Broken Line: Is it Actually Good or Not?

Broken Line is an odd card that was released in Circuit Break. Recently, Pak Pamornsut was able to give this card a stunning debut! Placing back-to-back on the two Remote Duel Extravaganza Giant Card event is no joke. He was able to do this with Trap Dogmatika Eldlich, focusing on controlling the field and breaking the board.

While some of the card choices are questionable such as the lack of Cursed Eldland, there’s no denying that this Counter Trap stole several games from the clutches of his opponents.

Is Broken Line actually good, or perhaps it’s overhyped? Let’s take a closer look. Check out his deck profile here!

Breaker of Lines

Let’s start by going over what the card does. After that, we can start drawing our points of discussion.

Broken Line allows you to negate the activation of a Spell, Trap, or monster effect, and destroy it! That sounds incredible yes, no cost too! There is a catch though, as it needs to be in that card’s column.

This makes it a niche card to begin with and thus competes with both Solemn Judgment and Solemn Strike. Since it hasn’t been thought about until recently, time to look at some applications and positives for the card, as it does have its merits.

Strike 4 5 6?

One major way to use Broken Line is to act as a pseudo Strike, acting as extra copies. In this case, you can set it to the column where your opponent has a negate as you try to break their board. While this does mean Strike is a LOT better in this job, Line works best by giving you greater odds at seeing a similar card in your opener, as some would argue.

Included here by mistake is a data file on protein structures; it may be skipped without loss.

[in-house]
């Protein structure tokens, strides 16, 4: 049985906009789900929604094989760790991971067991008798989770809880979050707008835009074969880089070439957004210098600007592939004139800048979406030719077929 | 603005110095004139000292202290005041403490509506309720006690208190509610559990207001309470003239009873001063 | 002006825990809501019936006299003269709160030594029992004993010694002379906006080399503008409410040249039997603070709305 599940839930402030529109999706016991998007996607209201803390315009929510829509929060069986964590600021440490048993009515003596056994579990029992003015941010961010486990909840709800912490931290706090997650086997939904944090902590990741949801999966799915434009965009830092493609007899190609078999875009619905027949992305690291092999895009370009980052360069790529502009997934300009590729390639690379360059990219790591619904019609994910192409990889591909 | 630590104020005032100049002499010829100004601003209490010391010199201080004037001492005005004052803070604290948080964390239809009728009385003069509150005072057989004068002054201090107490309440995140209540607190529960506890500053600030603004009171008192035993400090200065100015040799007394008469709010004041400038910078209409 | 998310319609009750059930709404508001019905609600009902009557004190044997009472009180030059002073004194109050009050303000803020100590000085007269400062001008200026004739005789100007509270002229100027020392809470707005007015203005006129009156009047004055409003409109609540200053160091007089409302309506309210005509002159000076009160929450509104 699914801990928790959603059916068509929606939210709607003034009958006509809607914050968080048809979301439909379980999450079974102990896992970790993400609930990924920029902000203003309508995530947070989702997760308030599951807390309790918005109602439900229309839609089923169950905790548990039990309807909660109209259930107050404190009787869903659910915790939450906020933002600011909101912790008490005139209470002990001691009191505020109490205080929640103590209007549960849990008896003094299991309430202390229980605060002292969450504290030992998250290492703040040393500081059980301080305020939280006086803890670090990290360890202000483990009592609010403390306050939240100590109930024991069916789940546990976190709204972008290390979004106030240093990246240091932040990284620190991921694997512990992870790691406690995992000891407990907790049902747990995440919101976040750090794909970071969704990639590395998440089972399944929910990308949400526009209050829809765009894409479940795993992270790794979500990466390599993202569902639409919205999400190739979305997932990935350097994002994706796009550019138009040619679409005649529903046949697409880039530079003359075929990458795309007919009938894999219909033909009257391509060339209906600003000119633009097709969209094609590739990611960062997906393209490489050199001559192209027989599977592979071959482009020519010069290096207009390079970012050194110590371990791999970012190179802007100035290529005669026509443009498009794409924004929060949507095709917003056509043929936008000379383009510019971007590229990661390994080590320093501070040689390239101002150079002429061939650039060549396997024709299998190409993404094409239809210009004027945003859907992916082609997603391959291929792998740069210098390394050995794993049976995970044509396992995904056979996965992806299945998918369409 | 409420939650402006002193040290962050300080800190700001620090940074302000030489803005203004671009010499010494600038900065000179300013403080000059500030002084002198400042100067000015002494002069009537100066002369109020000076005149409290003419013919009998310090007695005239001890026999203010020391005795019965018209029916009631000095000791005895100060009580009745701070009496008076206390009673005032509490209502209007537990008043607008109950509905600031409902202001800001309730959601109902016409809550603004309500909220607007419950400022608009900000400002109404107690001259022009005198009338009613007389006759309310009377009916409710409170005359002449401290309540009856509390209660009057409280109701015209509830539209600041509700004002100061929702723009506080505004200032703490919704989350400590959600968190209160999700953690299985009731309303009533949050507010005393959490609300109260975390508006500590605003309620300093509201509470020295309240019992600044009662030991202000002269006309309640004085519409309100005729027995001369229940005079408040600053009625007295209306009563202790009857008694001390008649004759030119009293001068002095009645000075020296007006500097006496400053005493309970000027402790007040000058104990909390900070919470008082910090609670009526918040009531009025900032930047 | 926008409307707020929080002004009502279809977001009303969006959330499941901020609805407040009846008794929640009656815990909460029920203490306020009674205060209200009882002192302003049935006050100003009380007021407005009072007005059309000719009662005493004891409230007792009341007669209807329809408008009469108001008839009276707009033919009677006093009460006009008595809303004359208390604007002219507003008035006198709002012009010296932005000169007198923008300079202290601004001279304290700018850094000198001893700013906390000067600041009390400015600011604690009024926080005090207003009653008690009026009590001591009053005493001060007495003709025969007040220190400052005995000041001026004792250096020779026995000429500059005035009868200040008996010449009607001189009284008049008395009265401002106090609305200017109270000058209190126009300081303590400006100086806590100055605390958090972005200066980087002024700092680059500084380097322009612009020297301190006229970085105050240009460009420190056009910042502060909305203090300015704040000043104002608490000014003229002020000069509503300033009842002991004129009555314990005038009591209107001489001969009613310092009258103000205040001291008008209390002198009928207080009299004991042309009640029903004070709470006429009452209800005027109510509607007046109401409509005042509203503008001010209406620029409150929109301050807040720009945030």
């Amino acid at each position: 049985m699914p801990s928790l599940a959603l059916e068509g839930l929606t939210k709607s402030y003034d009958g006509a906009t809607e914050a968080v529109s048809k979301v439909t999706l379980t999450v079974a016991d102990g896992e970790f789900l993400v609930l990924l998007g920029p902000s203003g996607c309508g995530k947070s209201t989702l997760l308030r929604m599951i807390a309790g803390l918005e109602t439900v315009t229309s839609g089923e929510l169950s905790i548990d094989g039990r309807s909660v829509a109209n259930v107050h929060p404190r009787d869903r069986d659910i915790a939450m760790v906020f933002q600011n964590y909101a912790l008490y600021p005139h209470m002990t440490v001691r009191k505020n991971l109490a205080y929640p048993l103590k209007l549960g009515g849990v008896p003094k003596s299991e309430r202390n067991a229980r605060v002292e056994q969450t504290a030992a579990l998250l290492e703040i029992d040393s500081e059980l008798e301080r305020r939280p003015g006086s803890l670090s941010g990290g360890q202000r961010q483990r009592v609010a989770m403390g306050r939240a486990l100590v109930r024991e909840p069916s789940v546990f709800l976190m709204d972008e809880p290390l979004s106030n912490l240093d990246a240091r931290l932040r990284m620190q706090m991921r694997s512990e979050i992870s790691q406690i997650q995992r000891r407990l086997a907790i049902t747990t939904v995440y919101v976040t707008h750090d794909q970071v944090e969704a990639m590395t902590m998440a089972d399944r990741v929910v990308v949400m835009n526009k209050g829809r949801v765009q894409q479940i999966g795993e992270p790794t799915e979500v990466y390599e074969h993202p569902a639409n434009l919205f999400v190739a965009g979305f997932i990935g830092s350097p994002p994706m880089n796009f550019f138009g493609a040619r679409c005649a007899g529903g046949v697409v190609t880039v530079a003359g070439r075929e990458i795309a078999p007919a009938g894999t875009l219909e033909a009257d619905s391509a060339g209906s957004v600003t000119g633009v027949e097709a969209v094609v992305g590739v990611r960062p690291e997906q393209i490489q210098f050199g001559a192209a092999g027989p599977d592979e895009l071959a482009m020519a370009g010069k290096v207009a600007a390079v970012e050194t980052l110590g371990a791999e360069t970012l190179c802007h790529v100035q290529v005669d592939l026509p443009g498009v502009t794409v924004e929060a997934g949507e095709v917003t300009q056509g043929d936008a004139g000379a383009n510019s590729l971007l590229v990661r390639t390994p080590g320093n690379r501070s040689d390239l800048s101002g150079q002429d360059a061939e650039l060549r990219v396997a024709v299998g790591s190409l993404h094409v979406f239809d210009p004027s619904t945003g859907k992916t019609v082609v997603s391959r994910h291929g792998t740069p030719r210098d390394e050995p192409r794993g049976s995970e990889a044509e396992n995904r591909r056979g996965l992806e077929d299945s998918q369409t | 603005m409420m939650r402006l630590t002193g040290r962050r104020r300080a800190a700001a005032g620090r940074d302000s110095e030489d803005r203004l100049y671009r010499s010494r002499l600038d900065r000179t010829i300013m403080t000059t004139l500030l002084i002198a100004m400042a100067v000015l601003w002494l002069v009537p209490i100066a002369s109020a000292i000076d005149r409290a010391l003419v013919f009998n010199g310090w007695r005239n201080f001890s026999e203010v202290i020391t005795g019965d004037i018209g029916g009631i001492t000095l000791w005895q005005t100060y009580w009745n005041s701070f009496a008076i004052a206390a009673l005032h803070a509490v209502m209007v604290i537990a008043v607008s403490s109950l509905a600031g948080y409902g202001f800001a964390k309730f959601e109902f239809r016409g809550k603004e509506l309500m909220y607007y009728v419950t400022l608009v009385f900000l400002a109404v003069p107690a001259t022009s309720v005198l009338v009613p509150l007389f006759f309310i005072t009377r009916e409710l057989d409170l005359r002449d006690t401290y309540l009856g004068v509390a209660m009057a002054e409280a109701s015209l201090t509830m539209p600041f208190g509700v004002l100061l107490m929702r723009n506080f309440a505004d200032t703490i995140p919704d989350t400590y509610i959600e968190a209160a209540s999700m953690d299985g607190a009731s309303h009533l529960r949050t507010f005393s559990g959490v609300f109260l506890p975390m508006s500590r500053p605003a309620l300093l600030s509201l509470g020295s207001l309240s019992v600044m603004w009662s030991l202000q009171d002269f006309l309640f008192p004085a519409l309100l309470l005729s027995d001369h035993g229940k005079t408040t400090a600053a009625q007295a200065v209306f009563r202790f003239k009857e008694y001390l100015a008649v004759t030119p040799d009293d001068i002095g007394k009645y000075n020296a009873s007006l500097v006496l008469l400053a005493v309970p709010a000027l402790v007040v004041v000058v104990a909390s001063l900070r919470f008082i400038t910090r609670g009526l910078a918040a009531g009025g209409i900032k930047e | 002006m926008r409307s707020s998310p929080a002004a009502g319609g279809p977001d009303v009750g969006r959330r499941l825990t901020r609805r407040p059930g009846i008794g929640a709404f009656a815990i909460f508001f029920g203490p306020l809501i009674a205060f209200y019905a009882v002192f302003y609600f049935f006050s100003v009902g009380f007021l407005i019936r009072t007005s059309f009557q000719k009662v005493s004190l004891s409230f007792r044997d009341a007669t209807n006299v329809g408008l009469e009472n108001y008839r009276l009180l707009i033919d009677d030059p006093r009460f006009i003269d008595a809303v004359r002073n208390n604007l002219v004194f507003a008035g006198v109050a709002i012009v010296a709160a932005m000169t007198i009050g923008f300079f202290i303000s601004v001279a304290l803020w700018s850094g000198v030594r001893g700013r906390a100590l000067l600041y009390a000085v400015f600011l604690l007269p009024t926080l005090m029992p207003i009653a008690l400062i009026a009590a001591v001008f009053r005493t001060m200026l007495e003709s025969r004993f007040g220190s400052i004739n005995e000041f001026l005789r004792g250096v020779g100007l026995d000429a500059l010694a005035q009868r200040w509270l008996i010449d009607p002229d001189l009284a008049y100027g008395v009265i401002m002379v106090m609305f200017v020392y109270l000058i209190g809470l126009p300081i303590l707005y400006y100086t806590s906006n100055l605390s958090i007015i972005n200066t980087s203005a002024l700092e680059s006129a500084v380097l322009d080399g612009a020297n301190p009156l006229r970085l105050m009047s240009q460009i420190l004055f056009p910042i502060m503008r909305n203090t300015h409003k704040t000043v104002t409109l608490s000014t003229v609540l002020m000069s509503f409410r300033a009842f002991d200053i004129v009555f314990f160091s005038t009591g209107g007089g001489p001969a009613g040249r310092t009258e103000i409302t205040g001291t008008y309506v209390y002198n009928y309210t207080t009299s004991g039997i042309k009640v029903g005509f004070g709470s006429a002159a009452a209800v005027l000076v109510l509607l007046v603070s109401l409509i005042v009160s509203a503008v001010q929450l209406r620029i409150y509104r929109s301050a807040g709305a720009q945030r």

Borreload Savage Dragon or HRDAA is a classic example. Several cards come to mind for this role, Torrential Tribute or Ice Dragon’s Prison are common picks for this. Floodgate cards are also popular, as Gozen/Rivalry/TCBOO can brute force their way through!

While this is by no means a bad play, it’s not perfect and can come up short against certain decks, especially ones with strong follow-up.

Divine Wrath was another card that did this and was seeing use from the likes of Jesse Kotton. How do the two stack up against each other?

Wrath is a lot more consistent at stopping a monster effect from anywhere, which makes it stand out. However, the discard cost is steep for most Trap decks as they need their resources. Control decks like Eldlich or BA can get away with this.

Line is limited to stopping things in its column, but can be argued is functionally the same going second without a discard. This does lead to other problems down the line, more on that in a bit.

The Blowout Gamble

Broken Line also has some merit going first, potentially being able to stop blowouts such as LS or Evenly. This is quite good, as those cards can instantly win the game should they resolve against a trap-based deck.
Having an extra way to help with that alongside Judgment seems amazing!

The keyword here “potentially,” as gambling is a dangerous prospect for both you and your opponent.

A common theme appears to be when there’s a positive thing to say about Broken Line, it comes with its caveats. That should be a good indicator of its quality as a card.

Still, if you’re feeling lucky, you definitely could set 5 and give it a go. You can’t leave a spot empty, as that would invite them a guaranteed safe spot to activate cards in. Assuming you see one Broken Line, that’s a 20% of not losing compared to 100%. Solemn Judgment does this a lot better though, aside from maybe dicey LP situations in timed events.

LP usually doesn’t matter, but for trap decks that can’t always board monsters, the added pressure does come up at times. Even more so should you be in a timed event (say LCS or Remote Duels), as it’s hard to catch the opponent’s LP. Now I’m not saying Judgment is worse than Broken Line or anything in this role, just that this is something to keep in mind while using Judgment in an environment like that.